The School District’s top man, Thomas Knudsen, made a dire prediction Tuesday night: If the city doesn’t cough up more money, schools won’t open in the fall.
So, how did that news play Wednesday in City Council, where members were listening to public testimony mostly opposing a property reassessment plan that would deposit an extra $94 million in the school budget?
“Unfortunately, it looks like the hyperbole has begun,” said Councilman Bill Green. “I would say that Mr. Knudsen should not start the conversation with Council with threats because we’re the ones with the votes.”
This is the second year in a row the school district has turned to the city to fill a giant shortfall in its budget.
Last year, Council members passed a property tax hike to raise $37 million for the schools, partly with the promise that the state would kick in money if they did so. That never happened.
The mood in Council chambers Wednesday seemed to be along the lines of “fool me once … “ As Councilwoman Maria Quiñones Sánchez said, the state “cannot get a pass on this.”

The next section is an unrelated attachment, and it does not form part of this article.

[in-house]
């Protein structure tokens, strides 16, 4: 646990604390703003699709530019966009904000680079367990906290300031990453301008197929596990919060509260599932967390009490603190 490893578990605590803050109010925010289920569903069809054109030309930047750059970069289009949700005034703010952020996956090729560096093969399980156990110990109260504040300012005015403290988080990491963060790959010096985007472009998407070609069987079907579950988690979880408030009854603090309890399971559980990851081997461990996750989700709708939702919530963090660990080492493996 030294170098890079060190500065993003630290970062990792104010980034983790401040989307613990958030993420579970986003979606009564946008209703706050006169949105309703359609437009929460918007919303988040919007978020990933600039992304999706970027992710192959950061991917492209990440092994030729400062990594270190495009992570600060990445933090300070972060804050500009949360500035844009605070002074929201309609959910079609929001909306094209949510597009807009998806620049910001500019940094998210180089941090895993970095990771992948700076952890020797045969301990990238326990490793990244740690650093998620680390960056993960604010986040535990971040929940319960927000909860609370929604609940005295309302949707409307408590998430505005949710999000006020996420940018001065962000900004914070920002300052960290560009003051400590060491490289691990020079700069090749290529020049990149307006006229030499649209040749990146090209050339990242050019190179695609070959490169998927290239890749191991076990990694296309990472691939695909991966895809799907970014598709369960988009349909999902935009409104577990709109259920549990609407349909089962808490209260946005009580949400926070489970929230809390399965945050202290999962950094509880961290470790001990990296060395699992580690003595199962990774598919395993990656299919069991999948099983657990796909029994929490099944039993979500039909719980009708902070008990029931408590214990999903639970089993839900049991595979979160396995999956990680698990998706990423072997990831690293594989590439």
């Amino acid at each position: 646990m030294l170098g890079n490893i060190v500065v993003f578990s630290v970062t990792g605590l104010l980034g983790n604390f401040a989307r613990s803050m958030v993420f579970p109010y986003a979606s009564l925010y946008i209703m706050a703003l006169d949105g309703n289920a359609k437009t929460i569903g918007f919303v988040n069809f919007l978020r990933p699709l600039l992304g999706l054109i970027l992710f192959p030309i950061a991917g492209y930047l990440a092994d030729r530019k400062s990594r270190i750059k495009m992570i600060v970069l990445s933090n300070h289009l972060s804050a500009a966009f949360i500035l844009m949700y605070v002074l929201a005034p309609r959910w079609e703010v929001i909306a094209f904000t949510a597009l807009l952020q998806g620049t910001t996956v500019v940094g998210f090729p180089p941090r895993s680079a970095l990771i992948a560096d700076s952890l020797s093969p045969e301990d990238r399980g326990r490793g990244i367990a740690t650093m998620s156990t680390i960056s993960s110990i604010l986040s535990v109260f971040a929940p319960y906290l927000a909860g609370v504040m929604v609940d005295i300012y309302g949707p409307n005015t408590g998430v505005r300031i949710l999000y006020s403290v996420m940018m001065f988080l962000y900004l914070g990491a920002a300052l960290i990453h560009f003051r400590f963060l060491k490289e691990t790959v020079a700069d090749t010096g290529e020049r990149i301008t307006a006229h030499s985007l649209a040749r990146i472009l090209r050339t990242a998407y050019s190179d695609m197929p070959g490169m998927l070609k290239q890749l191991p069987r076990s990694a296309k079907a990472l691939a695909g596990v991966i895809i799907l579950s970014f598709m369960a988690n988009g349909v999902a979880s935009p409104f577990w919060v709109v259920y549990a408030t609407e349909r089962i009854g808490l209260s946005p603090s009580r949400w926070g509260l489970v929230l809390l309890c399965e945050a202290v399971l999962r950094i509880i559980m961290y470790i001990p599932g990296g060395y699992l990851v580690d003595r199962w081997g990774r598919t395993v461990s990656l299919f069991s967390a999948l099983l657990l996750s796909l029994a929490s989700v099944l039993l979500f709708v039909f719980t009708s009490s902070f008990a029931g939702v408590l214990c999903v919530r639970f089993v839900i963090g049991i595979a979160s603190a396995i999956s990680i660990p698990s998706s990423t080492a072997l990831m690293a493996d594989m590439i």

“This Council this year doesn’t want to be pinned to the wall,” she said. “They have to come up with something.”
The state at least has to restore $110 million in charter school reimbursements, Green said, especially given that the district is proposing to move toward more charters.
“And then I’ll consider additional revenue for the school district,” he said. “But they need to go first.”
Last year, the Nutter administration also made the district sign an “accountability agreement” to provide more financial information to the city. Council members said there might need to be a new agreement this year, especially given the radical restructuring the district has proposed.
“We clearly did not have a sense of the magnitude of the problems,” Council President Darrell L. Clarke said. “I don’t feel comfortable that the arrangement that was reached last year ... put us in an position to get real time information in a very accurate way.”
Councilman David Oh said he knew that people were skeptical of the school district because “there has been the crying of wolf many times.” But he said not stepping up to help the schools would be a disaster for the city.
“This is a time where you’re supposed to jump and there’s supposed to be a net underneath us,” he said. “And that net better be there, because you can’t not jump either. You have to do something.”
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